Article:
The Big Test

Robert Scott spent his final months as the commissioner of education trying to end the state’s reliance on high-stakes standardized exams. Did he pass or fail?

Last January, at the Texas Association of School Administrators ( TASA) midwinter conference, education commissioner Robert Scott strode to the stage to give a presentation about student performance. A trim man with a youthful face and short blond hair, he did not begin his remarks with the kind of cheerleading that the audience had come to expect from previous meetings. “I’m going to try to do things a little bit differently this year,” he said. There was a weary tone to his remarks, which sounded almost like an apologia. 

I’m going to start with this book I’ve been reading, Carrots, Sticks, and the Bully Pulpit, written by Rick Hess and Andrew Kelly, which details the involvement of the federal government in education. As I read through this book, I was actually asked to provide a quote for the back cover. Here’s what I wrote: ‘ Carrots, Sticks, and the Bully Pulpit is a must-read for any lawmaker who wants to understand the history of federal education policy and its implementation for our schools as well as for any teachers who wonder why the classroom they entered with such optimism and hope has become so mired in paperwork and bureaucracy.’ You may sense the sarcasm in that quote, and you may think it was directed at the authors. It was not. It was frustration with myself and the complicity that I had in creating this system and the system we have in the state of Texas.”

The hall fell silent, but Scott had more to say. “I believe that testing is good for some things, but the system that we have created has become a perversion of its original intent, the intent to improve teaching and learning. The intent to improve teaching and learning has gone too far afield, and I look forward to reeling it back in.”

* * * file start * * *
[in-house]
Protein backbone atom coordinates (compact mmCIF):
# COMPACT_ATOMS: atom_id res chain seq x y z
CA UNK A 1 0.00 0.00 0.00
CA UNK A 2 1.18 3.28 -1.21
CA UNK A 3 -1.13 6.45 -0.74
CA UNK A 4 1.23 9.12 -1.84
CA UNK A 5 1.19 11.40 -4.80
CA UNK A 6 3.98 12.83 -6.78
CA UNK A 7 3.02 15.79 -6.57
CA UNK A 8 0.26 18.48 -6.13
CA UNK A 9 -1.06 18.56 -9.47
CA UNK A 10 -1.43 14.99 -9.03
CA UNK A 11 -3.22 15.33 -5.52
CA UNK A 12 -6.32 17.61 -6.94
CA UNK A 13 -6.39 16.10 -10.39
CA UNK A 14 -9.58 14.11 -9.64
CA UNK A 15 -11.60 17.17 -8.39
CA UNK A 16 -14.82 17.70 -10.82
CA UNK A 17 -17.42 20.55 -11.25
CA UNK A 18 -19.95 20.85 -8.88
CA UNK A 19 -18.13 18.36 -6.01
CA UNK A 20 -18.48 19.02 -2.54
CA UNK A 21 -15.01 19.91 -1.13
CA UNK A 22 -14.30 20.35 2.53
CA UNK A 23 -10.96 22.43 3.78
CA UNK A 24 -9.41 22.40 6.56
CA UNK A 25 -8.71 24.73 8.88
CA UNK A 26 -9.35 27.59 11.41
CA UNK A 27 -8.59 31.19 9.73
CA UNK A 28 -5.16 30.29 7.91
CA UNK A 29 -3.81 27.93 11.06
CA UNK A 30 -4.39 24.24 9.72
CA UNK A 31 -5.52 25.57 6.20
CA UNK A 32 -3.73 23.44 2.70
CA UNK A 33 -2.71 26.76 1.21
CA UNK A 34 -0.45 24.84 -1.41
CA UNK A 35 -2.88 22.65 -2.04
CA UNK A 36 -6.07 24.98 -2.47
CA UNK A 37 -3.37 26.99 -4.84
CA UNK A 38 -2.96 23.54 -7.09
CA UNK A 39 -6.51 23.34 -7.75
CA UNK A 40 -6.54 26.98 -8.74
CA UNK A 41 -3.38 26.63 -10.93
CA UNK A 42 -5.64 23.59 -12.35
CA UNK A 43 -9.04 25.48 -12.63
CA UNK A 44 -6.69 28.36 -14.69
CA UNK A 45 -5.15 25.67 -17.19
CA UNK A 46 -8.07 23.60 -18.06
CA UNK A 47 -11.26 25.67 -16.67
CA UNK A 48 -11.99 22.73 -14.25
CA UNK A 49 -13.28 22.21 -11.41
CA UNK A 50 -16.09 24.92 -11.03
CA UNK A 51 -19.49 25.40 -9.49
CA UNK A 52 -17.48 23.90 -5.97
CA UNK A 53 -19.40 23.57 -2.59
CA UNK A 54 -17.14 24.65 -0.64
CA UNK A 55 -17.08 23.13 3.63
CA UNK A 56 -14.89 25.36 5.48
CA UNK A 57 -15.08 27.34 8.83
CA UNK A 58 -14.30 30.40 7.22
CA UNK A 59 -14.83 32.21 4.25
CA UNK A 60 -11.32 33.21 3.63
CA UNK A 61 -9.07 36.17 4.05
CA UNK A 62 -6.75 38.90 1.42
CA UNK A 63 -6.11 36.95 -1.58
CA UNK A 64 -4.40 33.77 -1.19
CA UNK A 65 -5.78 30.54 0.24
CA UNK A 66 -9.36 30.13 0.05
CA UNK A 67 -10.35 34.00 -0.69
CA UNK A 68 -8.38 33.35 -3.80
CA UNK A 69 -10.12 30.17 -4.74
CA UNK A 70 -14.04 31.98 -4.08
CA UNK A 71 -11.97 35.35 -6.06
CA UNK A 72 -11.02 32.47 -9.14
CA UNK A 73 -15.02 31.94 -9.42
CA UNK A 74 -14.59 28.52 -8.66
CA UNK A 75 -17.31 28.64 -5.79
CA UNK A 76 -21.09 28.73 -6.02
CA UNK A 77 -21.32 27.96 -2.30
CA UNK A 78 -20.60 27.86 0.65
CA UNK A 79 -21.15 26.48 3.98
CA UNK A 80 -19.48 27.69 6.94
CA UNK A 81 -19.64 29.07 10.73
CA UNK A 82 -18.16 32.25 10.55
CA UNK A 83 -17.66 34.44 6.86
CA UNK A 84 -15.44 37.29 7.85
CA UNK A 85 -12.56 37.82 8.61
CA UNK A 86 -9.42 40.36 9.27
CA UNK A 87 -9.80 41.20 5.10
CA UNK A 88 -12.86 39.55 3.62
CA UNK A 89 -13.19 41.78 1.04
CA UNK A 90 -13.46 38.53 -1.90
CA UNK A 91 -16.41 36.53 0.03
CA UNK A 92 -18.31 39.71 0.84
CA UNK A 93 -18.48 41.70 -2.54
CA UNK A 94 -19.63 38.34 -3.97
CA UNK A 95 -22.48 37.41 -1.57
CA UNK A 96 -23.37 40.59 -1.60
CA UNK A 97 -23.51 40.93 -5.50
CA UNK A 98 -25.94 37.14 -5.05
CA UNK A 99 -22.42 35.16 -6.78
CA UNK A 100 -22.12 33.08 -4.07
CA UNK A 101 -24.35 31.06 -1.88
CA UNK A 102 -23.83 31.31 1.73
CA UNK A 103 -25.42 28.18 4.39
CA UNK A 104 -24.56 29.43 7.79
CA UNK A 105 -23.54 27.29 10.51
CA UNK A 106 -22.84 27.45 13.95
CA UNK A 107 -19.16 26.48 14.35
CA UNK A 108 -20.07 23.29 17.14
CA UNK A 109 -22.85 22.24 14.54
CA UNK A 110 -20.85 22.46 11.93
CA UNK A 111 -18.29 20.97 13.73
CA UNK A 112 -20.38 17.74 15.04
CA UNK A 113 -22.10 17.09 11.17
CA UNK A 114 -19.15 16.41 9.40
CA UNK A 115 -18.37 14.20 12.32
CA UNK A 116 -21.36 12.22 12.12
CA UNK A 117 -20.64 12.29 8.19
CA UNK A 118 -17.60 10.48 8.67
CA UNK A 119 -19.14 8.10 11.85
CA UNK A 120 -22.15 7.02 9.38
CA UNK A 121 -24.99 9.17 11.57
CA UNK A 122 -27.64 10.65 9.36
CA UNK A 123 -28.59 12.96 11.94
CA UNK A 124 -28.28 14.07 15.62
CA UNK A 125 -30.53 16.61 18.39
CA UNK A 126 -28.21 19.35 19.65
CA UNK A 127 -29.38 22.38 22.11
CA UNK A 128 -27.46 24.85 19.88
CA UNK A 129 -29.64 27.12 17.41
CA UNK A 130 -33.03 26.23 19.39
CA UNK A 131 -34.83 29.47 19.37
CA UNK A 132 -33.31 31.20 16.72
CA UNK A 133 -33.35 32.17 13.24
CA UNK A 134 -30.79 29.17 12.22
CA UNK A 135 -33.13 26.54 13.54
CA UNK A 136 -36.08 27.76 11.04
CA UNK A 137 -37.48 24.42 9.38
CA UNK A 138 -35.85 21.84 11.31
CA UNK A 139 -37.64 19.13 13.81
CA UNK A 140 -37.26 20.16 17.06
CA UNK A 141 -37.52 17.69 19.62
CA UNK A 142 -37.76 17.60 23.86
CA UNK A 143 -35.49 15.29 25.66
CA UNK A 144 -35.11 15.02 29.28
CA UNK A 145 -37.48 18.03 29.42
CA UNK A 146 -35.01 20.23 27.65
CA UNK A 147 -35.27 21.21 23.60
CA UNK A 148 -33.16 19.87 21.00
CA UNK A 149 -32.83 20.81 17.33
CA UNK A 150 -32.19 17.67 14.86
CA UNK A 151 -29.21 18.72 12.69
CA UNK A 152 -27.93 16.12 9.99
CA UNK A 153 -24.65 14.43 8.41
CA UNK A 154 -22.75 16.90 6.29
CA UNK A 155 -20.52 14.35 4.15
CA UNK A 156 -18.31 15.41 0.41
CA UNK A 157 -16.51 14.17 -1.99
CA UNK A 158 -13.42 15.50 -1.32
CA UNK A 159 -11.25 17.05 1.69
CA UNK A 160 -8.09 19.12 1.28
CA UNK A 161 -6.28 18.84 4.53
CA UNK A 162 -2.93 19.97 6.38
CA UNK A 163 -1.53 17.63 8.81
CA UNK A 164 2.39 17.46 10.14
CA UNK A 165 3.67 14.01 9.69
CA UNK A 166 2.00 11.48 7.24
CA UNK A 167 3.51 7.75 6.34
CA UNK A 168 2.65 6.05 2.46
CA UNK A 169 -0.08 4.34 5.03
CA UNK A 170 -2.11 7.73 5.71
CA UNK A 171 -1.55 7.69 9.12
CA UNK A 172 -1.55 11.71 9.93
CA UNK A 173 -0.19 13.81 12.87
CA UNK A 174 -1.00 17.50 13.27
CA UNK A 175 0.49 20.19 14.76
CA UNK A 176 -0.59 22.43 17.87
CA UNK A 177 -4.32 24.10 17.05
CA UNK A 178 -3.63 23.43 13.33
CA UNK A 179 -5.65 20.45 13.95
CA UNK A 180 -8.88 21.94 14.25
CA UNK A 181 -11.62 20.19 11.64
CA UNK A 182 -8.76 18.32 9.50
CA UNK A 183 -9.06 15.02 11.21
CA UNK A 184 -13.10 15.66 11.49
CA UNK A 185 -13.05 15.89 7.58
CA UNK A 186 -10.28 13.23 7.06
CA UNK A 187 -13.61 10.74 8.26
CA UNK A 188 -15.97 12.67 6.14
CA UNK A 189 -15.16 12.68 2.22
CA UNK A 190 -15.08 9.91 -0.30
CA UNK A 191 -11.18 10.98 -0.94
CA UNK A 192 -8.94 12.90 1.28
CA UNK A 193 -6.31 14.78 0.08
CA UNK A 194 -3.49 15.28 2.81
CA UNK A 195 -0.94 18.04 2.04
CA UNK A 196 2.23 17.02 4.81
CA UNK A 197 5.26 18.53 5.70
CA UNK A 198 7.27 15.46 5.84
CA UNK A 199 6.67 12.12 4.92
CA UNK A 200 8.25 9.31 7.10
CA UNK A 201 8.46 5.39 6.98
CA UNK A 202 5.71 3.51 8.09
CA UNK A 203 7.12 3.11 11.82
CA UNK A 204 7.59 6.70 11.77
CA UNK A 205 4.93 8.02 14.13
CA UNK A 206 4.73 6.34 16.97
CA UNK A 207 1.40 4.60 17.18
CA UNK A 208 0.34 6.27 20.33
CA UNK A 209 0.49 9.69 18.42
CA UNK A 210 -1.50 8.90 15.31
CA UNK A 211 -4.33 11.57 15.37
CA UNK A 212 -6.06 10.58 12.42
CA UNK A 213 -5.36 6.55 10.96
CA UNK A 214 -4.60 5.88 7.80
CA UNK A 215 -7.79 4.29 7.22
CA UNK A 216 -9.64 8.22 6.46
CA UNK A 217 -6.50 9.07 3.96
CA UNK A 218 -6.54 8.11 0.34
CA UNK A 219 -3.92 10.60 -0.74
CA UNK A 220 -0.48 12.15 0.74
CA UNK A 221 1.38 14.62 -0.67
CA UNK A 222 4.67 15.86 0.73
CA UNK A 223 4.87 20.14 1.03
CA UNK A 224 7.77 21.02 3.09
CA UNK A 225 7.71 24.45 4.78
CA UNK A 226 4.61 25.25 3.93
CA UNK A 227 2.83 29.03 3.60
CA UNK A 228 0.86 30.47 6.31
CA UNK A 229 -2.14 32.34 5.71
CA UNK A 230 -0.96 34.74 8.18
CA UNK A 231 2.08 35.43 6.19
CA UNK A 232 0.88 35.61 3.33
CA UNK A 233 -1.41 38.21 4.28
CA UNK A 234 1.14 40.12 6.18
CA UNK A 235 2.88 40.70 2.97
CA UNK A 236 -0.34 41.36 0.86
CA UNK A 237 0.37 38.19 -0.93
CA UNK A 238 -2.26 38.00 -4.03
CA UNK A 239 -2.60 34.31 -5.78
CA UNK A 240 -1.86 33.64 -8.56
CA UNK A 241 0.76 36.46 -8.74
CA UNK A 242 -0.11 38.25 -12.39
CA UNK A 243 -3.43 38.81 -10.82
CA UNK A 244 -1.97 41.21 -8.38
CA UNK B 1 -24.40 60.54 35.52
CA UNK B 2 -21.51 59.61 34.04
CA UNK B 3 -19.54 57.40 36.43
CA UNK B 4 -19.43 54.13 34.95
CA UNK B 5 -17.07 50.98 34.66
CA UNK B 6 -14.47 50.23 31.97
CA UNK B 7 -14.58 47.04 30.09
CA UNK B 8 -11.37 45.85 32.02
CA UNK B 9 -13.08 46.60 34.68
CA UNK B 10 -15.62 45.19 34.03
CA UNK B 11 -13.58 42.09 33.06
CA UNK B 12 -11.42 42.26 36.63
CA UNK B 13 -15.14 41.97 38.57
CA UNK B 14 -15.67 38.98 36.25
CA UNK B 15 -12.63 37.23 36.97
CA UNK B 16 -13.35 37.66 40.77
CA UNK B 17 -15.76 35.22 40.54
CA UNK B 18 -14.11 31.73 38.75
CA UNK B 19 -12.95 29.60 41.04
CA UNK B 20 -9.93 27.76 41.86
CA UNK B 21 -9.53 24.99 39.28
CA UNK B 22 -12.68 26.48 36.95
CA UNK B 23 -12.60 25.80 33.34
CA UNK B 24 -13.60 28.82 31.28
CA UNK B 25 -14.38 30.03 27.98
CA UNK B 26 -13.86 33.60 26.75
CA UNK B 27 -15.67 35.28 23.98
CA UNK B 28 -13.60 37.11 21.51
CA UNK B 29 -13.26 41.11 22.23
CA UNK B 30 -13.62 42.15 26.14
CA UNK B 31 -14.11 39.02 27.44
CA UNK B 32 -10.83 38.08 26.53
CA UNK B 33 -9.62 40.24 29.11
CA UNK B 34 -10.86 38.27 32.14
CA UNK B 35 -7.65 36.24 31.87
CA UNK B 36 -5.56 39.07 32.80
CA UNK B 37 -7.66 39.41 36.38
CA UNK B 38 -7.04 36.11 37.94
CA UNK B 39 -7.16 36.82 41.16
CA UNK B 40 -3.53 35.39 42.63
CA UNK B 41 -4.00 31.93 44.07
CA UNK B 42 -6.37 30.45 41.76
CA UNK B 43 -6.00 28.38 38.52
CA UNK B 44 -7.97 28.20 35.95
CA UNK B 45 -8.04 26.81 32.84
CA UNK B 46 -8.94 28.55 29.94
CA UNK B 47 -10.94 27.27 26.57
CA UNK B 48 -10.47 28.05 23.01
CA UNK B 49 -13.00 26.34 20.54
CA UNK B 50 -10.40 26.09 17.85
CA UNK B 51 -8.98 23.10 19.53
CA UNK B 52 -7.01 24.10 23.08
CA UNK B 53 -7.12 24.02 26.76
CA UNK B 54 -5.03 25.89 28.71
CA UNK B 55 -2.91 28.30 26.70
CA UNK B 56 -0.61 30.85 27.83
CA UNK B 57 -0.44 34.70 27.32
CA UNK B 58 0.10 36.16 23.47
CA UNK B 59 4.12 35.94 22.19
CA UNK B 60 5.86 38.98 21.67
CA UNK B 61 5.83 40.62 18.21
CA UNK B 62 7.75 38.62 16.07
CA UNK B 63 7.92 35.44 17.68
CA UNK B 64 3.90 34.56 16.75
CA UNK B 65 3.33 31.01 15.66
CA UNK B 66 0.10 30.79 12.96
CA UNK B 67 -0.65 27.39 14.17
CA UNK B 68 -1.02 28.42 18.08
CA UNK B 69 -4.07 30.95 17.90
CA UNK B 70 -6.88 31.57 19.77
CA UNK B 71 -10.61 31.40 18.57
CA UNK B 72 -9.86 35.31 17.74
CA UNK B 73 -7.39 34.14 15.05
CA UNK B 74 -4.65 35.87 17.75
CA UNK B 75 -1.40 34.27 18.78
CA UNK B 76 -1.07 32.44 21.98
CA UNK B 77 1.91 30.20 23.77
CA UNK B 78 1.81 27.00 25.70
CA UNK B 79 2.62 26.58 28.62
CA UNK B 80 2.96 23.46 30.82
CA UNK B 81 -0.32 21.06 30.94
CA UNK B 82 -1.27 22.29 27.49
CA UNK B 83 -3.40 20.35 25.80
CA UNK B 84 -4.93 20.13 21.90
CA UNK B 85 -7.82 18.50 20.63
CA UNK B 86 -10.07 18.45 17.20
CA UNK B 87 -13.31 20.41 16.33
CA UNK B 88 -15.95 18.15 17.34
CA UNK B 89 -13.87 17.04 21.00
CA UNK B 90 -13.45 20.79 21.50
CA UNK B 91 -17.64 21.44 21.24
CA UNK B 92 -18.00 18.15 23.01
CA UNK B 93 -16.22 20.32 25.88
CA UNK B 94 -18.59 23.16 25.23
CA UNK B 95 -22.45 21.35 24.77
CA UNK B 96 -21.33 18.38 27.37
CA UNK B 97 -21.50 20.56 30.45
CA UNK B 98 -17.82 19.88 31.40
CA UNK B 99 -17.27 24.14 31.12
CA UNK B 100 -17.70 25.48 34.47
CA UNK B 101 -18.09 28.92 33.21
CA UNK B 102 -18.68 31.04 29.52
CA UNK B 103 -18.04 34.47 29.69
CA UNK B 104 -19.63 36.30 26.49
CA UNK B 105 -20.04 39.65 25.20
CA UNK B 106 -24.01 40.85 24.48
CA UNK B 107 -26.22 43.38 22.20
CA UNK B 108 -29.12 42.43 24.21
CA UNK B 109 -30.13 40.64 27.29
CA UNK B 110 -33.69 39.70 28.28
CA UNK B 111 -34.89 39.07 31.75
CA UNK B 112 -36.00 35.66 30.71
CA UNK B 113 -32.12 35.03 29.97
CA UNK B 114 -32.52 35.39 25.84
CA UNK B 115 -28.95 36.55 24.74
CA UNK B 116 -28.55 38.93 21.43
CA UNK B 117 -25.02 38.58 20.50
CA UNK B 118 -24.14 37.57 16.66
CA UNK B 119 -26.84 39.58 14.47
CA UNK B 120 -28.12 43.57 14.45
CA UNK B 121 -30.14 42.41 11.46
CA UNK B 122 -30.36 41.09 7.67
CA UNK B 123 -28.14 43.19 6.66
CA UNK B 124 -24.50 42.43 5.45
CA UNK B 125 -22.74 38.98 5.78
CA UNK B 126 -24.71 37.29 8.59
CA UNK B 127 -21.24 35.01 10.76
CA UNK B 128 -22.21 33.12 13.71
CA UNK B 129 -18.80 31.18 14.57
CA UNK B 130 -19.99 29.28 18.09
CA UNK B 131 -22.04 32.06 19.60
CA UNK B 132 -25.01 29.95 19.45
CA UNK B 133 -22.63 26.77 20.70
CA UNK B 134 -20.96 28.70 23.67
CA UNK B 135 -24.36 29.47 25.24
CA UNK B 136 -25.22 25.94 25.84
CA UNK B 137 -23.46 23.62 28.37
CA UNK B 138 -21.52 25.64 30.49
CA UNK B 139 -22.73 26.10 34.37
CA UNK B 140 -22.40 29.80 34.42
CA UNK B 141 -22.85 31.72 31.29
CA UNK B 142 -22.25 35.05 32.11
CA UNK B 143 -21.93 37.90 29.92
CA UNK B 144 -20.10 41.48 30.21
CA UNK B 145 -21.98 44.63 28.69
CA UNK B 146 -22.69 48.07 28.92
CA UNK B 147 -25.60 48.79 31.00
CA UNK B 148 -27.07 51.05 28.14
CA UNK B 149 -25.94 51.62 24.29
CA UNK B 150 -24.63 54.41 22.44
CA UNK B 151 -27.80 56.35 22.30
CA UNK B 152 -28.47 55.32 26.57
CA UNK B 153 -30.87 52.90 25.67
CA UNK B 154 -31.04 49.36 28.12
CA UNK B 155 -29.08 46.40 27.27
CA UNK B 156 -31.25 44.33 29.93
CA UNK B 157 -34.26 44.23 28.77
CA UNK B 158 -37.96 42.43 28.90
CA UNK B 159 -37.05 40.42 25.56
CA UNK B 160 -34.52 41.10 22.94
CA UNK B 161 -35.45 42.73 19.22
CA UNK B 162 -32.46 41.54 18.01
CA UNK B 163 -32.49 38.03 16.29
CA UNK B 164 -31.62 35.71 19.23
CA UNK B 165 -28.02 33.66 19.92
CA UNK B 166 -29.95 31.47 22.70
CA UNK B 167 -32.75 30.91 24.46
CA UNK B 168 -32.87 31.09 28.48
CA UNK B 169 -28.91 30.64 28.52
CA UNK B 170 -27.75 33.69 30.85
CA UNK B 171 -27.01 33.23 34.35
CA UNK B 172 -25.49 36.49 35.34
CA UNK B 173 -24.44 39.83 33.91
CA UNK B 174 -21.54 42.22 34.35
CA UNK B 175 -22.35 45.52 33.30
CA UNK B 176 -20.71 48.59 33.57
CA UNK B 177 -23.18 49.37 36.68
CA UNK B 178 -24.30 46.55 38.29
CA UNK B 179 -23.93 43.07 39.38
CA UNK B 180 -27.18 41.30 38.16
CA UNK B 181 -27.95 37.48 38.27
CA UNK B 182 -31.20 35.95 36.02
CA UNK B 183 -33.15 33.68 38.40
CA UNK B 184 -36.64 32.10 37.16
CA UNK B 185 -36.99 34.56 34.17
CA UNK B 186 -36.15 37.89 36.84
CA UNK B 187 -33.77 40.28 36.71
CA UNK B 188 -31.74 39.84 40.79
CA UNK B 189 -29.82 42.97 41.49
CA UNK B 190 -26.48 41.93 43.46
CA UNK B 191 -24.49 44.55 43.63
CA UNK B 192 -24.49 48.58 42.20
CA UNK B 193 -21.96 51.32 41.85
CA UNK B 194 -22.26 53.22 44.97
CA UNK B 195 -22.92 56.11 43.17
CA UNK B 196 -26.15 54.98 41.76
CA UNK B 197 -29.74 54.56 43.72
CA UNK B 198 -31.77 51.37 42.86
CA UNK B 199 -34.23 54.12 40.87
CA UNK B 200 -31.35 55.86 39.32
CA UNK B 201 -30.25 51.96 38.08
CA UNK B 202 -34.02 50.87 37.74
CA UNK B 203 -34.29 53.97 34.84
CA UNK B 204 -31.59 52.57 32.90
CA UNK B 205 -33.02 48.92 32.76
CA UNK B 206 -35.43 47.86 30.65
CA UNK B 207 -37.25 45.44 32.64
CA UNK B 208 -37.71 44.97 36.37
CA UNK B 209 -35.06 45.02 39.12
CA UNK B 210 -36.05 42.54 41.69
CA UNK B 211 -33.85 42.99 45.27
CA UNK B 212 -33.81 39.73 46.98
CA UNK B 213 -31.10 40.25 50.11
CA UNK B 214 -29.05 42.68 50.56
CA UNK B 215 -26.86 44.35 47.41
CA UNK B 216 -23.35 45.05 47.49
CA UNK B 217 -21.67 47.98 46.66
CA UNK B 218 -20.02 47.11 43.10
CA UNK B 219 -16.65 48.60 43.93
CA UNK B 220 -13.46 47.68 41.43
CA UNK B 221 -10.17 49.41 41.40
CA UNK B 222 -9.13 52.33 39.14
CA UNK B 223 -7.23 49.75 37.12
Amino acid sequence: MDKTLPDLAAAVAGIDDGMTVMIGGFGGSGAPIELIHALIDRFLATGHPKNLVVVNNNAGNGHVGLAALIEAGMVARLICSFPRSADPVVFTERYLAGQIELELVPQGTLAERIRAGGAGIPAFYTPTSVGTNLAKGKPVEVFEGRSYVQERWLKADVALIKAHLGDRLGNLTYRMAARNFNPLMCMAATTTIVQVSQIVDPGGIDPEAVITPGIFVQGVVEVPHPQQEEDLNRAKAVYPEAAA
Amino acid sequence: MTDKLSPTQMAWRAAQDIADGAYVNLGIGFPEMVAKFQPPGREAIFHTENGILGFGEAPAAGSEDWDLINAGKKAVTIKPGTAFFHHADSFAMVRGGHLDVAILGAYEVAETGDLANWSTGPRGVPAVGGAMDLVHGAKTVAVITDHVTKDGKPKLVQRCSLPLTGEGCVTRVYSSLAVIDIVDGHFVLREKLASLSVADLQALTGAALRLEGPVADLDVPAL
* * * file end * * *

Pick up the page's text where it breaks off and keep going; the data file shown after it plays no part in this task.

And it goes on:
It was a stunning admission. Scott, after all, had been appointed to his post, in 2007, by Governor Rick Perry, who is a staunch supporter of the state’s accountability system, which rates the performance of schools by using standardized tests. Scott had worked at the Texas Education Agency ( TEA) since 1994 and had agreed with the policy of standardized testing when he became commissioner. But the speech was immediately recognized by the audience for what it was: an abrupt departure from Perry’s vision for accountability. 

The previous week, while addressing a meeting of the State Board of Education, Scott had declared that testing had become the “end all, be all,” going so far as to say, “You’ve now reached the point of having this one thing that the entire system is dependent on. It’s the heart of the vampire, so to speak.” Having already suggested that standardized tests are sucking the lifeblood from public education—and from teachers and students as well—Scott placed some of the blame on himself in front of four thousand educators whose jobs depended upon his leadership.

Not surprisingly, Scott’s remarks gained national attention, adding fuel to the debate over the most important educational issue of our

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